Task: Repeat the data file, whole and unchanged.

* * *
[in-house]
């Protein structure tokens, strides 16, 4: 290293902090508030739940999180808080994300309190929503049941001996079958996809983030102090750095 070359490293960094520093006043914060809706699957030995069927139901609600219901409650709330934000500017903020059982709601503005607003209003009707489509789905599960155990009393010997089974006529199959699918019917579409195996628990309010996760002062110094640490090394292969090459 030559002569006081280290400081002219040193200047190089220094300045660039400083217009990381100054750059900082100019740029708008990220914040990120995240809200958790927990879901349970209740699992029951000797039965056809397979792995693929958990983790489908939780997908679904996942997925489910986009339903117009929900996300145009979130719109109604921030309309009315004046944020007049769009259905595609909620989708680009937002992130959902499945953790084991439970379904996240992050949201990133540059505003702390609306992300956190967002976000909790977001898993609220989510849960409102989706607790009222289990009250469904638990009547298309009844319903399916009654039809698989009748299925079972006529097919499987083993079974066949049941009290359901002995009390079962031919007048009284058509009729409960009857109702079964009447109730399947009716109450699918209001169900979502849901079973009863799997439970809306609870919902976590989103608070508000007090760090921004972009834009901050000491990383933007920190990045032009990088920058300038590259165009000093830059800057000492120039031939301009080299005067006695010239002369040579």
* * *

[in-house]
């Protein structure tokens, strides 16, 4: 290293902090508030739940999180808080994300309190929503049941001996079958996809983030102090750095 070359490293960094520093006043914060809706699957030995069927139901609600219901409650709330934000500017903020059982709601503005607003209003009707489509789905599960155990009393010997089974006529199959699918019917579409195996628990309010996760002062110094640490090394292969090459 030559002569006081280290400081002219040193200047190089220094300045660039400083217009990381100054750059900082100019740029708008990220914040990120995240809200958790927990879901349970209740699992029951000797039965056809397979792995693929958990983790489908939780997908679904996942997925489910986009339903117009929900996300145009979130719109109604921030309309009315004046944020007049769009259905595609909620989708680009937002992130959902499945953790084991439970379904996240992050949201990133540059505003702390609306992300956190967002976000909790977001898993609220989510849960409102989706607790009222289990009250469904638990009547298309009844319903399916009654039809698989009748299925079972006529097919499987083993079974066949049941009290359901002995009390079962031919007048009284058509009729409960009857109702079964009447109730399947009716109450699918209001169900979502849901079973009863799997439970809306609870919902976590989103608070508000007090760090921004972009834009901050000491990383933007920190990045032009990088920058300038590259165009000093830059800057000492120039031939301009080299005067006695010239002369040579």